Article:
Michael T. Klare

Michael T. Klare

Michael T. Klare is the Five College Professor of Peace and World Security Studies at Hampshire College in Amherst, Massachusetts. His newest book, The Race for What's Left: The Global Scramble for the World's Last Resources, has just recently been published.  His other books include: Rising Powers, Shrinking Planet: The New Geopolitics of Energy and Blood and Oil: The Dangers and Consequences of America's Growing Dependence on Imported Petroleum. A documentary version of Blood and Oil is available from the Media Education Foundation.

Articles by this author

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Thursday, January 08, 2009
The Problem of Cheap Oil
Only yesterday, it seems, we were bemoaning the high price of oil. Under the headline "Oil's Rapid Rise Stirs Talk of $200 a Barrel This Year," the July 7 issue of the Wall Street Journal warned that prices that high would put "extreme strains on large sectors of the U.S.
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Wednesday, December 03, 2008
'2025' Report: A World of Resource Strife
A new report by the National Intelligence Council (NIC) on the emerging strategic landscape, "Global Trends 2025," has attracted worldwide attention because it forecasts a future environment in which the United States wields less power than it does today and must contend with a constellation of other, newly ambitious great powers.
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Monday, November 10, 2008
Obama's Toughest Challenge: America's Energy Crunch Comes Home
Of all the challenges facing President Barack Obama next January, none is likely to prove as daunting, or important to the future of this nation, as that of energy. After all, energy policy -- so totally mishandled by the outgoing Bush-Cheney administration -- figures in each of the other major challenges facing the new president, including the economy, the environment, foreign policy, and our Middle Eastern wars. Most of all, it will prove a monumental challenge because the United States faces an energy crisis of unprecedented magnitude that is getting worse by the day.
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Friday, October 17, 2008
The Crisis and the Environment
Given the magnitude and scope of the current economic crisis, the world will no doubt experience a significant economic downturn - of what degree and duration, no one can say - profoundly affecting all aspects of U.S. and international society. Of the many areas that will be impacted by the downturn, the environment stands out in particular. It's closely tied to the tempo of resource consumption, and significant efforts to ameliorate environmental decline will prove very expensive and out of reach for already-stretched budgets.
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Saturday, June 28, 2008
End of the Petroleum Age?
At the hastily convened global oil summit in Jeddah, Saudi Arabia on June 28, top officials of producing and consuming nations from around the world attempted to find a combination of solutions that would somehow extricate us from the current crisis over sky-high energy prices. These proposals ranged from increased output by major producers like Saudi Arabia and Kuwait to restrictions on the activities of international oil speculators.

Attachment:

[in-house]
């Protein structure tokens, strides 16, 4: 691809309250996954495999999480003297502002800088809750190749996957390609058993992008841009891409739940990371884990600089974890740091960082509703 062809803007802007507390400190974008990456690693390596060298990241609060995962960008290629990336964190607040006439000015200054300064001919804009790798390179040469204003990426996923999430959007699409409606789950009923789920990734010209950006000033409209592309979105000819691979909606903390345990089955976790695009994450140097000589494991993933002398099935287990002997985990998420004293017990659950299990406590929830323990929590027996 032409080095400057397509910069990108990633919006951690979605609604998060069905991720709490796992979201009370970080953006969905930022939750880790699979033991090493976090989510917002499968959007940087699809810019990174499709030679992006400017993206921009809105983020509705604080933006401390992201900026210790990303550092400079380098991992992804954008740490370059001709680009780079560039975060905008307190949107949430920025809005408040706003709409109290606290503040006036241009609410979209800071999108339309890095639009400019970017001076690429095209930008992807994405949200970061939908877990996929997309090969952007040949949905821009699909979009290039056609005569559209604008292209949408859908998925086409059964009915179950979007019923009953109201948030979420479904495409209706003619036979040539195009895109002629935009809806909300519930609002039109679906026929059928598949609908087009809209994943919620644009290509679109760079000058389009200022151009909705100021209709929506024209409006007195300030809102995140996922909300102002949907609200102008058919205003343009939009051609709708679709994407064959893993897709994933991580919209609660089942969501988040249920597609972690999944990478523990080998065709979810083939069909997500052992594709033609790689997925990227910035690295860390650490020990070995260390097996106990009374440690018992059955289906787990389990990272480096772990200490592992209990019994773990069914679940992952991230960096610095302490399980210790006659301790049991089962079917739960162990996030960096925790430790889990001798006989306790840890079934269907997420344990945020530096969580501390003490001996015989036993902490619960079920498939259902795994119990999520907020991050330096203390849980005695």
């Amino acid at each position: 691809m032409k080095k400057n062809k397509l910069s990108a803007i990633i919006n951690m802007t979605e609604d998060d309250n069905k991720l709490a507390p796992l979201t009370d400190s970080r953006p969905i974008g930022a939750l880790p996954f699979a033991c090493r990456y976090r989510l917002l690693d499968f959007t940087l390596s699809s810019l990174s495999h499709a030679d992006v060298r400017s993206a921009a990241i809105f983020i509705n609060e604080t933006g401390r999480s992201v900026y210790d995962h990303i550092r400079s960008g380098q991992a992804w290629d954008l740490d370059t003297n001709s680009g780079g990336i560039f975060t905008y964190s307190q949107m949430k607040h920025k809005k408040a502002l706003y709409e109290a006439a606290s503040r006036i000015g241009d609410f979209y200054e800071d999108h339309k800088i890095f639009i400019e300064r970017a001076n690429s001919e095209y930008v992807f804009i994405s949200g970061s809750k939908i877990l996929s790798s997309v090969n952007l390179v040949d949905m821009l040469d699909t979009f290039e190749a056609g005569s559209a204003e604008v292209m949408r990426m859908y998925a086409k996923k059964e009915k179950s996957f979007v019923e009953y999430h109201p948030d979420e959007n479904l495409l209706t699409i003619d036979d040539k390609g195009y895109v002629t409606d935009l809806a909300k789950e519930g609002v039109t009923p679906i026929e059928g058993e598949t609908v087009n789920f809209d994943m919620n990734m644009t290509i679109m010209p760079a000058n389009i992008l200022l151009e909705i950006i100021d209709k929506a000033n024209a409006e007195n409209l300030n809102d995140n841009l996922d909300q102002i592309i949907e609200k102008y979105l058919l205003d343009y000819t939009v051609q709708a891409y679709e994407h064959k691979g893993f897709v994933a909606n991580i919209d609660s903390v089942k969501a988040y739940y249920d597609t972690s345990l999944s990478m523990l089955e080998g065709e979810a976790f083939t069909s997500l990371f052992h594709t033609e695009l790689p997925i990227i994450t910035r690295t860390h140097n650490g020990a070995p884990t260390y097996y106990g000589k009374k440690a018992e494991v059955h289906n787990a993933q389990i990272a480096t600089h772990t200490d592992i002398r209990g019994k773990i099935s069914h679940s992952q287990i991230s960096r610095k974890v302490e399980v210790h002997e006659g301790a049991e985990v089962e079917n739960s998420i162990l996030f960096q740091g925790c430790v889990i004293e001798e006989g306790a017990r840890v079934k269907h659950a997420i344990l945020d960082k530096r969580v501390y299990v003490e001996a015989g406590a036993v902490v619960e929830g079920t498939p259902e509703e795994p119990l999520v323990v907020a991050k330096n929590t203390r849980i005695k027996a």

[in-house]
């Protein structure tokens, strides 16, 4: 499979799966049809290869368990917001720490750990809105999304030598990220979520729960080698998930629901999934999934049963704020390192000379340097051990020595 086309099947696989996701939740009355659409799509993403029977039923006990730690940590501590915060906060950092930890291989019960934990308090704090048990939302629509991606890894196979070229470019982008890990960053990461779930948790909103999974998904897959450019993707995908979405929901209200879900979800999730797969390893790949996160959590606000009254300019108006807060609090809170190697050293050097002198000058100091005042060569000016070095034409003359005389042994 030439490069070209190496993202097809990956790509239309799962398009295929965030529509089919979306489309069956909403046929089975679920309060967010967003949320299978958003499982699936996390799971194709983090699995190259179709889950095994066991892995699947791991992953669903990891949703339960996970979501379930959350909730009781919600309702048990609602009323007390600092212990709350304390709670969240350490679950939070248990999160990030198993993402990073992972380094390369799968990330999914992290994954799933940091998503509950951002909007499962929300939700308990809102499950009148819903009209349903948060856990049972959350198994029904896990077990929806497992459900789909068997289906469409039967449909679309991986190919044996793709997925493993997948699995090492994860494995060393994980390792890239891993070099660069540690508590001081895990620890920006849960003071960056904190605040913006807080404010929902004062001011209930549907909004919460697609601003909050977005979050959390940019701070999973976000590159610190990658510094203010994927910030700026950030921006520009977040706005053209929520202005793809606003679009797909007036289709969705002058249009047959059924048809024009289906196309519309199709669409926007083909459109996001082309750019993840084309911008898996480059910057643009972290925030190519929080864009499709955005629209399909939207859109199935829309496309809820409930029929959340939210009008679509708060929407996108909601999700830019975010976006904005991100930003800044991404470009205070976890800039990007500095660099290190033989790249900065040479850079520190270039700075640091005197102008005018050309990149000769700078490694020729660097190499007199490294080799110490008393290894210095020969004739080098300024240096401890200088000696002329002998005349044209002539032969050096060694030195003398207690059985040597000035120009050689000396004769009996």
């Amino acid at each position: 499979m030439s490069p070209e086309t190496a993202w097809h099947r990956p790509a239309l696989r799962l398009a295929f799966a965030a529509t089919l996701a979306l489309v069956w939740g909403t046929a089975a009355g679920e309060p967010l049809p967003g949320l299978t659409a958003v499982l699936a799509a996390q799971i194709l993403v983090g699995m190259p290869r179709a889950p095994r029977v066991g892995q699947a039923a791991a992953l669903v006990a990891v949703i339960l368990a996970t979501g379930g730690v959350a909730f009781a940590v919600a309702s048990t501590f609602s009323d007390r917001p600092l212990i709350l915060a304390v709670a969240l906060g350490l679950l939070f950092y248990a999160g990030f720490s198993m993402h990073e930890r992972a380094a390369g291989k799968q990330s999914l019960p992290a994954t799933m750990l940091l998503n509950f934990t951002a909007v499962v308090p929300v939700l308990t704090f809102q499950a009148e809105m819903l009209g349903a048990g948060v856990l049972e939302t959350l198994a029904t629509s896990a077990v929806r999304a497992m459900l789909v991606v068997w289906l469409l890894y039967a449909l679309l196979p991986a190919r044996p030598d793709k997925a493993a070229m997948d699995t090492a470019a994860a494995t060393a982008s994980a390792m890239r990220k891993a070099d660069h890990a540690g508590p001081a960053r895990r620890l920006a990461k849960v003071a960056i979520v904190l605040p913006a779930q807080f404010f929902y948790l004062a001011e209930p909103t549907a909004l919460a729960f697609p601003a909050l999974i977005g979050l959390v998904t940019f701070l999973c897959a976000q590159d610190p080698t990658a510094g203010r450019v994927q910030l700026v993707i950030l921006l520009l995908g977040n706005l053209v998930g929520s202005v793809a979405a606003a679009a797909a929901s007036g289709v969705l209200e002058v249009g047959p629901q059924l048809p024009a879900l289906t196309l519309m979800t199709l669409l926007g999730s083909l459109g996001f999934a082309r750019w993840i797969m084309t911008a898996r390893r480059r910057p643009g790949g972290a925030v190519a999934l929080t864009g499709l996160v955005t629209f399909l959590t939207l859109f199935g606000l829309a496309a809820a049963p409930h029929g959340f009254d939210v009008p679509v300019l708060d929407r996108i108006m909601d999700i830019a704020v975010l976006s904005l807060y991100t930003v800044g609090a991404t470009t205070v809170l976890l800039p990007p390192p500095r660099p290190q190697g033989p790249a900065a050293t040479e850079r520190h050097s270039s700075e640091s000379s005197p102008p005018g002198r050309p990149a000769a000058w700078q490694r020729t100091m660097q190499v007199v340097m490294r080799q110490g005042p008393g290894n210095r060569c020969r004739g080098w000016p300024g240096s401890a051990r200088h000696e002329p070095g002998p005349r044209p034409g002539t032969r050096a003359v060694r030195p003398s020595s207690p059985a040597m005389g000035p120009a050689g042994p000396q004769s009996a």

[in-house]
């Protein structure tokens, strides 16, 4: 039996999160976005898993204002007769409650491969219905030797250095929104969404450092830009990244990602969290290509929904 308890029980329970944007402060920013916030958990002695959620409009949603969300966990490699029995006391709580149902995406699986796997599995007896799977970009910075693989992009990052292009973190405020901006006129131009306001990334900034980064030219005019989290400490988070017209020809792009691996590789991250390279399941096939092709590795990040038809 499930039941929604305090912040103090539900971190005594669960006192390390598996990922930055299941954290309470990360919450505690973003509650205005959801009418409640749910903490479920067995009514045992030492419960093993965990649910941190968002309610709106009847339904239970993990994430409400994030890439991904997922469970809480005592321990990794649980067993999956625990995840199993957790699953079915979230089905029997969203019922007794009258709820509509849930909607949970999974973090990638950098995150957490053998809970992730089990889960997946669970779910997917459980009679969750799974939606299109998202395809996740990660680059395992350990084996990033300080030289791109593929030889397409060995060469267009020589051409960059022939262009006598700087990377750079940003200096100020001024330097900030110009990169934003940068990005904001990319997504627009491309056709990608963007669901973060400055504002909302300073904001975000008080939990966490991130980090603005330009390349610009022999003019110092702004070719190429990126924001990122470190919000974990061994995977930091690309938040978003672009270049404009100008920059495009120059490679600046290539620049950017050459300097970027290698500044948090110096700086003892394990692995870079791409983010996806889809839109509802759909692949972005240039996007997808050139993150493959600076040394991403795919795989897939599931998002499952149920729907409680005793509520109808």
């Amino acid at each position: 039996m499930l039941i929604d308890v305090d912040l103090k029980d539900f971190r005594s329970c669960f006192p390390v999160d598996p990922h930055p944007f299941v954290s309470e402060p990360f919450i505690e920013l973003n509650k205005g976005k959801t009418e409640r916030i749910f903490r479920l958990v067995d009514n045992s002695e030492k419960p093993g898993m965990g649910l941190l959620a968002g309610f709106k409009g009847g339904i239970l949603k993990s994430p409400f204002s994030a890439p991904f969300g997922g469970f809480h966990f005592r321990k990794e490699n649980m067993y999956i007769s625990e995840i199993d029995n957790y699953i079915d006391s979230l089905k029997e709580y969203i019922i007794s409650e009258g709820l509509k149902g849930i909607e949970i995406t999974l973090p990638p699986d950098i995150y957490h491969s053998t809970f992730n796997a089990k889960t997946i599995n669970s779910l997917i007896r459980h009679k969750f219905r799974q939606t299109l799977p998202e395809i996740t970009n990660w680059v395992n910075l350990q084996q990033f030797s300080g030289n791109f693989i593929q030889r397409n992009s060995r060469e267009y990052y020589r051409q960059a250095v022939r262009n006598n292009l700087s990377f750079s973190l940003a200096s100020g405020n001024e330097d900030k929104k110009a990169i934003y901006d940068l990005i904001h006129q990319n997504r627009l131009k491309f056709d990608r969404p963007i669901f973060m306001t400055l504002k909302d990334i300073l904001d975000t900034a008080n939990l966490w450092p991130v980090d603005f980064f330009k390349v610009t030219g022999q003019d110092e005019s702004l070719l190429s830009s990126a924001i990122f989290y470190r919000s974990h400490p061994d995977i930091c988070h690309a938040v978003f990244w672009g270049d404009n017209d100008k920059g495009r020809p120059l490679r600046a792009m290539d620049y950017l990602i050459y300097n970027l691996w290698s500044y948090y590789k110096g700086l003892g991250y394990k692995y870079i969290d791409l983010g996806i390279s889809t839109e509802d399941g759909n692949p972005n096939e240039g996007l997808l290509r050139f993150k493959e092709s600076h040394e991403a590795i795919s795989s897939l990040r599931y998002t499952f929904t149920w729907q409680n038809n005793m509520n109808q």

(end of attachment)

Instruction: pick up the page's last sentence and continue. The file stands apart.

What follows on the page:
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Friday, June 13, 2008
Garrisoning the Global Gas Station: Challenging the Militarization of U.S. Energy Policy
American policymakers have long viewed the protection of overseas oil supplies as an essential matter of "national security," requiring the threat of -- and sometimes the use of -- military force. This is now an unquestioned part of American foreign policy.
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Friday, May 09, 2008
Portrait of an Oil-Addicted Former Superpower: How Rising Oil Prices Are Obliterating America's Superpower Status
Nineteen years ago, the fall of the Berlin Wall effectively eliminated the Soviet Union as the world's other superpower. Yes, the USSR as a political entity stumbled on for another two years, but it was clearly an ex-superpower from the moment it lost control over its satellites in Eastern Europe.
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Monday, April 28, 2008
The US and China Are Over a Barrel
Among the many reasons given for the recent surge in gas prices is China's soaring demand for petroleum. Because the Chinese are running around the world buying up every available barrel of oil, the argument goes, we Americans have to pay that much more to outbid them for the leftover pools of crude. And the fact that the Chinese yuan has been growing stronger while the American dollar is shrinking in value has only exacerbated the problem.
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Wednesday, March 05, 2008
The China Syndrome
On February 4, President Bush announced a baseline military budget of $515.4 billion for the next fiscal year, not including funds for operations in Iraq and Afghanistan. This is the largest one-year Pentagon request in real, uninflated dollars since World War II. This Fiscal Year (FY) 2009 figure represents a 7.5% increase over the 2008 appropriation of $479.5 billion and is expected to be the first of many rising requests supposedly needed to replace equipment lost and damaged in Iraq and to gear up for the security threats to come. As Chairman of the Joint Chiefs of Staff Adm.
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Friday, December 07, 2007
Iraq and Climate Change
When our grandchildren and more distant descendants assemble in such classrooms as may be available and ask their teachers, "Why did our ancestors not take effective action to prevent the catastrophic effects of climate change?" one of the answers will surely be, "The war in Iraq."
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